After all the excitement and crying from the roofs by the BSE and NSE authorities, index futures trading got off to a quiet start and from the looks of things it will be a while before the action hots up on this front. As for the theoretical assumption that it will be a great hedging mechanism, well, my take here is that, given the amazingly large number of punters with little more than a mere gambling instinct at the Indian bourses, the name of the game will more often than not be — all or none. As for hedging, methings it will be a while before such scientific investment methods get deployed.


The response to the ADR although not surprising should not be viewed as too much more than a manifestation of the resurgent ICE wave. Closer home, I have always felt their site is weak on content, especially of the business variety. The real test will come along a couple of years down the line when the competition gets hotter and the boys get separated from the men. Talking of dot coms, a merchant banker friend of mine tells me that nearly two dozen such companies had lined up at SEBI’s door in March before they disappeared into thin air following the post-Budget market crash. Hopefully, all of them will not return to the market in a hurry.


One of the scrips our research team has been looking at is Wendt India Ltd. (WIL). A joint venture between Murugappa group and Wendt Germany, is a niche player in the abrasives industry. WIL, which focuses on super abrasives, is a leading manufacturer of grinding machines, grinding and dressing tools for difficult-to-machine materials. Its various user industries range from ceramics to steel and automobiles to aerospace. Recently, Wendt (India) expanded the capacity for electroplating and has introduced new products like reverse plated diamond dressing rolls for piston manufacturing, electroplated beads for marble wire saws, side and surface calibrating wheels for piston notch and chamfer grinding.

WIL also provides application-specific technology solutions that help achieve high productivity and close tolerances on precision components. Wendt has proved this by developing grinding technology for hard materials such as hard metals, ceramics, steel and the polycrystalline hard materials. With the industry on a recovery path and automobiles (the main user industry) showing a progressive trend, much better times are ahead. On the financial front too, the company has been a fair performer over the years. Those looking for some non-ICE stocks to diversify their portfolio holdings could perhaps keep an eye on this counter and pouch this scrip at declines.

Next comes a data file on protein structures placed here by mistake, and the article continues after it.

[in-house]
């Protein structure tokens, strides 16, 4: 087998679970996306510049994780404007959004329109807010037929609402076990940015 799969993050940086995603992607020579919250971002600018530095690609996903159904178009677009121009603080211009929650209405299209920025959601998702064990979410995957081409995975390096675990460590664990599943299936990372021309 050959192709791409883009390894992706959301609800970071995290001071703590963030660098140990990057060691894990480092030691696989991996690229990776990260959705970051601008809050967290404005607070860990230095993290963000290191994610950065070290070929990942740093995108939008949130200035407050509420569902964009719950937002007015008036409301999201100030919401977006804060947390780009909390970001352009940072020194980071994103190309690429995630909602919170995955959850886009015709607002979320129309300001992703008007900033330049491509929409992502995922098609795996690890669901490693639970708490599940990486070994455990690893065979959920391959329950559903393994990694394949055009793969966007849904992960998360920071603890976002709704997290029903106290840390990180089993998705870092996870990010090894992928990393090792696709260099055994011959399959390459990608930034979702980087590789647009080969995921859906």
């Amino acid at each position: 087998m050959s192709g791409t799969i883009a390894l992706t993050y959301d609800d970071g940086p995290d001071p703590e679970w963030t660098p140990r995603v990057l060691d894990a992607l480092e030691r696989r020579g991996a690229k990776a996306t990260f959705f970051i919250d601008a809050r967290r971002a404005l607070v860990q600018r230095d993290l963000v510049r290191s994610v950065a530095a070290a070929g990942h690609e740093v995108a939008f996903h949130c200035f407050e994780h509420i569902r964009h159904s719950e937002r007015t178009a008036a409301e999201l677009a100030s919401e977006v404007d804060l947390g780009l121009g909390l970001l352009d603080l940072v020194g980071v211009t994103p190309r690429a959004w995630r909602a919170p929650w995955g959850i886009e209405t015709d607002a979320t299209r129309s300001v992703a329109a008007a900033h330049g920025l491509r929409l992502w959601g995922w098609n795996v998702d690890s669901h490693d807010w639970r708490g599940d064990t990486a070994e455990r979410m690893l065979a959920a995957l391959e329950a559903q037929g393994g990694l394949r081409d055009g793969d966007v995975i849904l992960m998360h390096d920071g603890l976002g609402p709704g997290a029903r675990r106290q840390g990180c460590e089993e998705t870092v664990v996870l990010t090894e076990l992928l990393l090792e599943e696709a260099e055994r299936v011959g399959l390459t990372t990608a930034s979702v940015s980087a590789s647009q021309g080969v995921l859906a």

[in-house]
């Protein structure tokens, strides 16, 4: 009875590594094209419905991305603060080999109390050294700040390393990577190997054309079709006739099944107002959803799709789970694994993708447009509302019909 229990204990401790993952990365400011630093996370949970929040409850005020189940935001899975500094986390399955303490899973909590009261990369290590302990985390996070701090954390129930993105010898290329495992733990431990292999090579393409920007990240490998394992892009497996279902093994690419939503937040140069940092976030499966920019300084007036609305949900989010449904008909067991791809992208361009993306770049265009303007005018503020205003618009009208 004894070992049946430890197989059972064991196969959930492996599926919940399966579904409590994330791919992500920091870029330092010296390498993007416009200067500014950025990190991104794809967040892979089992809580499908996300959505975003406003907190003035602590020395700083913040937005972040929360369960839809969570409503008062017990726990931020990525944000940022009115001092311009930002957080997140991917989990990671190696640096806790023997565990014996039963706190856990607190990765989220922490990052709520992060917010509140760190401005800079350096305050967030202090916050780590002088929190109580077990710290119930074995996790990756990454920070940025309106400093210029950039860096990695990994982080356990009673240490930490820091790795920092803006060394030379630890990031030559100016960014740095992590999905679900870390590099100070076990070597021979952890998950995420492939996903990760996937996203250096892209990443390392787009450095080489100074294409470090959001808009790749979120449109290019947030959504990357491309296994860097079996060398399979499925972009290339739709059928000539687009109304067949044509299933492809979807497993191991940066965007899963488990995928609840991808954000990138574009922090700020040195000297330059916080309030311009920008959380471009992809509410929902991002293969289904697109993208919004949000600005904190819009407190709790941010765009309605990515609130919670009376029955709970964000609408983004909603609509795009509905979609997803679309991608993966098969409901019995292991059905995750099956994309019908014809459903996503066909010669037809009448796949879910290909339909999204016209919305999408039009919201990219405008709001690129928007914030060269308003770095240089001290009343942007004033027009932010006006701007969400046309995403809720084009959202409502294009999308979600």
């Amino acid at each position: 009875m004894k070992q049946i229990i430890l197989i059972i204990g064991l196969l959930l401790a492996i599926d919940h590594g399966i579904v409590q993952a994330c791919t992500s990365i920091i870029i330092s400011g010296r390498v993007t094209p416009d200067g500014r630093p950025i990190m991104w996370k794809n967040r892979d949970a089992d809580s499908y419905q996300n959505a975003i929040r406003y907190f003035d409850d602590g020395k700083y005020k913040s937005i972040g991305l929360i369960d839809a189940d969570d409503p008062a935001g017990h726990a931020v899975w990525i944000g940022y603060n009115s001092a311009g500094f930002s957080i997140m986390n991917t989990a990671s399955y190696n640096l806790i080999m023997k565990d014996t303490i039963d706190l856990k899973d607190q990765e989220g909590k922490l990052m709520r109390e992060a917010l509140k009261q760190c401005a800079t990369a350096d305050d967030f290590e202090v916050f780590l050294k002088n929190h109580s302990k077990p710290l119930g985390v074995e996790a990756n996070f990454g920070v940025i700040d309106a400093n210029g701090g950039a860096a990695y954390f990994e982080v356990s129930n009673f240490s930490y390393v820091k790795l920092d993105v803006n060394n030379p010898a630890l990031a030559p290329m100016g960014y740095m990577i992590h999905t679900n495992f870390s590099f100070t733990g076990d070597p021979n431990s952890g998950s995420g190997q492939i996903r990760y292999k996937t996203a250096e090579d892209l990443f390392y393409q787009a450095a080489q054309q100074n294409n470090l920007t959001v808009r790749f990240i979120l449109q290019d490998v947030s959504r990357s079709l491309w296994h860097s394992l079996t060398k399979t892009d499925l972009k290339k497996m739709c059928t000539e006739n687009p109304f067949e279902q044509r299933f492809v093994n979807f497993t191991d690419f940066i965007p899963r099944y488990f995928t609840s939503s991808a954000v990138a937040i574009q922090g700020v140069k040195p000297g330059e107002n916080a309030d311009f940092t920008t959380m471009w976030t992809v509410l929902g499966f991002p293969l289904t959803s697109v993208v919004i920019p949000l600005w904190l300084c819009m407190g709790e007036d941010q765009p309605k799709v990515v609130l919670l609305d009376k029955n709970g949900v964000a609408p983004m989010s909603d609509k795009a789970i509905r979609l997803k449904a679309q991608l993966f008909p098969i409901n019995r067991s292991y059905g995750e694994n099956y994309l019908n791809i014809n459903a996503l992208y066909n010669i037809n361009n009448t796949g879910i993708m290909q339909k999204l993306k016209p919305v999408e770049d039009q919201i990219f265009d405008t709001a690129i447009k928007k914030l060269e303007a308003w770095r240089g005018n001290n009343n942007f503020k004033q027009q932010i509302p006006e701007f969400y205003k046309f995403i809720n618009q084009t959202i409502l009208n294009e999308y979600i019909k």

In the wonderland of investment
By A.N. Shanbhag

Q: I would like to know up to how much salary onwards a person has to pay tax. 

A: This depends upon whether you are a male or a female. As a male, if you earn Rs 75,000 as salary, the standard deduction would be Rs 25,000 leaving Rs 50,000 and income up to that level is not taxed. In the case of females, the limit is higher, because of the special rebate proposed to be granted to all female assessees by the recent budget.

If her salary is Rs 1,00,000, she also gets the standard deduction of Rs 25,000 bringing her taxable salary to Rs 75,000. The tax is Rs 4,000 and the rebate is Rs 5,000. Good! She can get extra rebate of Rs 1,000 but it is wasted. Bad!!

Why is it wasted? Suppose she gets a salary of Rs 1,00,100. The standard deduction gets reduced to Rs 20,000 bringing the taxable income to Rs 80,100. The tax is Rs 5,020 and after the rebate of Rs 5,000, the tax payable works out at Rs 20. Add surcharge and she has to pay Rs 22.

Q: I had booked a flat in May 1989. The flat was completed in 1991. Cost Rs 1,51,500, I have sold this flat in March 2000 for Rs 4,95,000.

Simultaneously, I have bought a resale flat (585 sq ft) for Rs 7,75,000. I have applied for Rs 6 lakh loan and will get the loan in April 2000. Besides the loan amount, balance amount for the flat (Rs 2.1 lakh) will be paid out of sale value of my previous flat.

What is my tax liability due to above transactions?

A: The cost inflation index for ’89-90 was 172 and for 99-00 was 389. Therefore, the indexed cost is Rs 3,42,637 (=151500x389/172). The capital gain is 4,32,363 (=775000-342637). You have applied Rs 2,10,000 lakh for purchase of a new flat. Therefore you have to pay tax on Rs 2,22,363 (=432363-210000).

Firstly, the what you had paid for in ’89-90 was for a right to occupy the house and not a house. You have merely stated that it was completed in 1991. If you have taken the possession during January to March, the cost inflation index for 90-91 would apply and the index for the next year thereafter. I wish you had given me the exact data.

The 2nd error is that the exemption from capital gains is available if you acquire a house within some specified period. How you have raised the funds is of no consequence. You can borrow (or beg or steal)

You can claim the exemption in toto.

Q: FA00 has brought units of UTI/MFs under the definition of ‘securities’. I presume that now I can pay tax @10 per cent without indexation or @ 20 per cent with indexation, whichever is beneficial. I have got some carry forward long-term capital loss on my hands. In case I desire to claim the benefit of paying tax @ 10 per cent should I compute the long-term capital losses also without indexation?

— Mr Hariharan